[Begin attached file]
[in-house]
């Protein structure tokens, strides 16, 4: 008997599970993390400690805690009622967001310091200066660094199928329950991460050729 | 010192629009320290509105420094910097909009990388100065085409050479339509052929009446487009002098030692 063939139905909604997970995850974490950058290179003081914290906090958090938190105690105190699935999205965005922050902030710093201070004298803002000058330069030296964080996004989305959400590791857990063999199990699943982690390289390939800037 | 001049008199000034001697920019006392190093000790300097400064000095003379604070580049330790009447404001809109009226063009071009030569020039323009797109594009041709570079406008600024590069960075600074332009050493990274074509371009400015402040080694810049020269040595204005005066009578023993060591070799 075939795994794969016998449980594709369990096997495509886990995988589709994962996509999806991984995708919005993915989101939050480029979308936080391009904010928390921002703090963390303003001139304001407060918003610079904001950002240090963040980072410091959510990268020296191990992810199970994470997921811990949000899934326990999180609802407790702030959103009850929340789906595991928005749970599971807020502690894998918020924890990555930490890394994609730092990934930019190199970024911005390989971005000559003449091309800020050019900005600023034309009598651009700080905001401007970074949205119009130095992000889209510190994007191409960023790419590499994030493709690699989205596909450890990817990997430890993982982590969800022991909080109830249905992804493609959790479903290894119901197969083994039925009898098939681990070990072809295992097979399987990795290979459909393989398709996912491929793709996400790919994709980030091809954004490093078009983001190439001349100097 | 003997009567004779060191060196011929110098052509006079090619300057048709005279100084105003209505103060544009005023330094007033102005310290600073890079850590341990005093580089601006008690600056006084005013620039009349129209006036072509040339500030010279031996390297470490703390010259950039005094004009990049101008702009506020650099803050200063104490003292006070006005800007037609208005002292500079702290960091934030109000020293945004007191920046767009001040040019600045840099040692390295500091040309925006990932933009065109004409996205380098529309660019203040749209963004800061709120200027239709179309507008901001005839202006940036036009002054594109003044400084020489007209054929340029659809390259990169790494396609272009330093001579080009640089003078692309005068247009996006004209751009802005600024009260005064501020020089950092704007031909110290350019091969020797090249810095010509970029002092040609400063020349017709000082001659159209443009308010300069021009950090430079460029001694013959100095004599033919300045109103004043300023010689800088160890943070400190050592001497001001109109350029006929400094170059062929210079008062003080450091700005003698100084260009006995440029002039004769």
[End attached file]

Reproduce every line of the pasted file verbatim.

[in-house]
């Protein structure tokens, strides 16, 4: 008997599970993390400690805690009622967001310091200066660094199928329950991460050729 | 010192629009320290509105420094910097909009990388100065085409050479339509052929009446487009002098030692 063939139905909604997970995850974490950058290179003081914290906090958090938190105690105190699935999205965005922050902030710093201070004298803002000058330069030296964080996004989305959400590791857990063999199990699943982690390289390939800037 | 001049008199000034001697920019006392190093000790300097400064000095003379604070580049330790009447404001809109009226063009071009030569020039323009797109594009041709570079406008600024590069960075600074332009050493990274074509371009400015402040080694810049020269040595204005005066009578023993060591070799 075939795994794969016998449980594709369990096997495509886990995988589709994962996509999806991984995708919005993915989101939050480029979308936080391009904010928390921002703090963390303003001139304001407060918003610079904001950002240090963040980072410091959510990268020296191990992810199970994470997921811990949000899934326990999180609802407790702030959103009850929340789906595991928005749970599971807020502690894998918020924890990555930490890394994609730092990934930019190199970024911005390989971005000559003449091309800020050019900005600023034309009598651009700080905001401007970074949205119009130095992000889209510190994007191409960023790419590499994030493709690699989205596909450890990817990997430890993982982590969800022991909080109830249905992804493609959790479903290894119901197969083994039925009898098939681990070990072809295992097979399987990795290979459909393989398709996912491929793709996400790919994709980030091809954004490093078009983001190439001349100097 | 003997009567004779060191060196011929110098052509006079090619300057048709005279100084105003209505103060544009005023330094007033102005310290600073890079850590341990005093580089601006008690600056006084005013620039009349129209006036072509040339500030010279031996390297470490703390010259950039005094004009990049101008702009506020650099803050200063104490003292006070006005800007037609208005002292500079702290960091934030109000020293945004007191920046767009001040040019600045840099040692390295500091040309925006990932933009065109004409996205380098529309660019203040749209963004800061709120200027239709179309507008901001005839202006940036036009002054594109003044400084020489007209054929340029659809390259990169790494396609272009330093001579080009640089003078692309005068247009996006004209751009802005600024009260005064501020020089950092704007031909110290350019091969020797090249810095010509970029002092040609400063020349017709000082001659159209443009308010300069021009950090430079460029001694013959100095004599033919300045109103004043300023010689800088160890943070400190050592001497001001109109350029006929400094170059062929210079008062003080450091700005003698100084260009006995440029002039004769």